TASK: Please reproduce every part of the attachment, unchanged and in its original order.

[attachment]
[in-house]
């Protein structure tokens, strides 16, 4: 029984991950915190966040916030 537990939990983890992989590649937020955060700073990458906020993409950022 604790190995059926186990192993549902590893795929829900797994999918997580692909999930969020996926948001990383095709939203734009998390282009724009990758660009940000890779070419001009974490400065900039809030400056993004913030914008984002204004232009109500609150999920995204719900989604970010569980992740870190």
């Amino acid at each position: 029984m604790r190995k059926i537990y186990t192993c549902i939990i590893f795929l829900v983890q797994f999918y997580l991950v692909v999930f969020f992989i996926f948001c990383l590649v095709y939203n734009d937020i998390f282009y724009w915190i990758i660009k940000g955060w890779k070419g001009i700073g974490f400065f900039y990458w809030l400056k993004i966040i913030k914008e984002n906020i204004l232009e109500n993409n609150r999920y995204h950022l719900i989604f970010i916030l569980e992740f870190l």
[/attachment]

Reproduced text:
[in-house]
């Protein structure tokens, strides 16, 4: 029984991950915190966040916030 537990939990983890992989590649937020955060700073990458906020993409950022 604790190995059926186990192993549902590893795929829900797994999918997580692909999930969020996926948001990383095709939203734009998390282009724009990758660009940000890779070419001009974490400065900039809030400056993004913030914008984002204004232009109500609150999920995204719900989604970010569980992740870190």
């Amino acid at each position: 029984m604790r190995k059926i537990y186990t192993c549902i939990i590893f795929l829900v983890q797994f999918y997580l991950v692909v999930f969020f992989i996926f948001c990383l590649v095709y939203n734009d937020i998390f282009y724009w915190i990758i660009k940000g955060w890779k070419g001009i700073g974490f400065f900039y990458w809030l400056k993004i966040i913030k914008e984002n906020i204004l232009e109500n993409n609150r999920y995204h950022l719900i989604f970010i916030l569980e992740f870190l």